If you’re planning on going to university, then you’ll need to familiarise yourself with the ins and outs of student loans. From the amount you’ll pay for tuition to what finance you’re eligible to receive, the more research you do before applying, the better.
Luckily, we’ve got things covered with this guide to student loans. We’ll take a look at the student loan process, including what you’ll receive and how you pay it back after you graduate.
Students going to university apply for a tuition fee loan and maintenance loan, which they’re eligible for provided they meet the following conditions:
When your application is successful, you’ll be entitled to a tuition fee loan and maintenance loan.
The amount you’ll get depends on where you’re studying, your family’s income and whether you’ll be living away from home. For the 2019/20 academic year, the highest students studying outside of London could receive was £8,944, while students studying in the capital received £11,672.
Note: The maintenance loan replaced the maintenance grant in 2016.
You can apply for both loans through the Student Finance England website. The recommended application deadline is the end of May to get your student finance by the start of the university term. While you can still apply after this date, there’s no guarantee that you’ll receive the funds in time for September.
Additionally, you can apply for student finance up to nine months after the beginning of your course. However, you’ll have to cover your fees and costs in the meantime.
The amount you pay back after graduating depends on how much money you earn once you’re in stable employment. Repayments don’t begin until you start earning more than £25,725 a year. For every pound you earn over this amount, nine pence of that is automatically paid off your loan. Thus, the more you earn, the more you pay. You don’t have to pay back any amount given to you as a grant or bursary.
To work out the exact amount of how much you’ll pay back monthly, do the following:
Unless you’re self-employed, the Student Loans Company tracks your earnings and alerts your employer once you’re eligible to start paying. Your job then takes away the correct amount and pays it on your behalf. So, you don’t have to do anything. If you’re self-employed, however, you’ll have to work out and pay the right amount yourself.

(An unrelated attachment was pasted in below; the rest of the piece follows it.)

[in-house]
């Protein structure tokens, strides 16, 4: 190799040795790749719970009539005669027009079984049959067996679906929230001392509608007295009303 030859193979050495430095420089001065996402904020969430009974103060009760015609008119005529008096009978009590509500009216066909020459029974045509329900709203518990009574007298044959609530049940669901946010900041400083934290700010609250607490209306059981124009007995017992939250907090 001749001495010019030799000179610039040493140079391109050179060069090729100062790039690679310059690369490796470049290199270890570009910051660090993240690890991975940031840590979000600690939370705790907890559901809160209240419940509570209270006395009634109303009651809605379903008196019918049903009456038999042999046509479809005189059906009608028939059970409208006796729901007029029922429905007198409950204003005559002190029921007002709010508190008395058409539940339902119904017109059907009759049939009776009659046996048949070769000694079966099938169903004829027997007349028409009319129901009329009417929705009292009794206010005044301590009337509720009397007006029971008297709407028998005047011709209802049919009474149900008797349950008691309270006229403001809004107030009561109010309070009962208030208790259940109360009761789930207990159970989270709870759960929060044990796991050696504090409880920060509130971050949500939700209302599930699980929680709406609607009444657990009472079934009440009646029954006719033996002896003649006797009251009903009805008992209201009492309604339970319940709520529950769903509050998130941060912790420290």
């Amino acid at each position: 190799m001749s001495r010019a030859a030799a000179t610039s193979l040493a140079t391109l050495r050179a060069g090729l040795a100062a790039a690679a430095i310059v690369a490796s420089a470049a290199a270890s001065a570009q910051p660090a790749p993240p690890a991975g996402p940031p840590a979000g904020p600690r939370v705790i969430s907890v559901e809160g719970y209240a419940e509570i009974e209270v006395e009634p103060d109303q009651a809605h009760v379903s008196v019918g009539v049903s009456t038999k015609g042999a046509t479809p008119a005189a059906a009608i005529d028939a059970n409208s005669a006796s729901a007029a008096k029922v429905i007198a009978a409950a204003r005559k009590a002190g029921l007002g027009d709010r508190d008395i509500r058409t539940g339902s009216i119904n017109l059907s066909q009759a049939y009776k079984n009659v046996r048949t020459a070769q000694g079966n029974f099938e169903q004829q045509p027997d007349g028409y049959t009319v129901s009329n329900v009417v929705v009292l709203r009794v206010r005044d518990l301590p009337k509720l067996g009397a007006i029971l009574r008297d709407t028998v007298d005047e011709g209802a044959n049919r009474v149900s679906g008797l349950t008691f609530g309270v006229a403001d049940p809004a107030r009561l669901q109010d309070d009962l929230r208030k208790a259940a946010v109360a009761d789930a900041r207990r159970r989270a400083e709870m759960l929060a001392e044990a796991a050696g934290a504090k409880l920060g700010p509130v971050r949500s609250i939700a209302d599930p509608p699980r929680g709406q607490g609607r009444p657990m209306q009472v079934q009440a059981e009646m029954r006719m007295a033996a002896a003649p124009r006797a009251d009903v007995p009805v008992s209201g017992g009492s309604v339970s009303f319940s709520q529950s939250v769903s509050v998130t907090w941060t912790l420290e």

From the moment the money you borrow lands in your account, you start paying interest. The more you earn, the more interest is added to your loan. While you’re at uni or earning less than £25,725, the interest you pay is the same as that of the Retail Price Index (the measure of inflation).
The rate gradually increases as you earn more. So, for every £1,000 you earn over £25,725, the rate goes up by 0.15%. Once a graduate earns more than £41,000, the rate is set at the Retail Price Index plus 3%, which is the maximum rate. The interest continues to be added to whatever amount still needs repaying.
If you’re fortunate enough to pay your loan off later down the line in one go, then by all means, you can. However, experts recommend not doing so. If you’re only earning a low wage, the amount of interest you pay on a student loan is often less than the amount of interested gained from putting your money in a savings account. Rather than pay it off, it’s probably better to put that money in an ISA.
Additionally, if you’re earning in the £30-40K range, you might be thinking about mortgages or buying a car. If you’ve paid off your student loan, then you might have to get another loan. And since commercial loans come with much higher interest rates compared to student loans, it will only end up costing you more in the long run.
If you’re looking for a student living experience that offers more, head over to the NIDO STUDENT SITE to see what properties are nearby or drop us a line on 0207 1000 100 for more information on our student residences.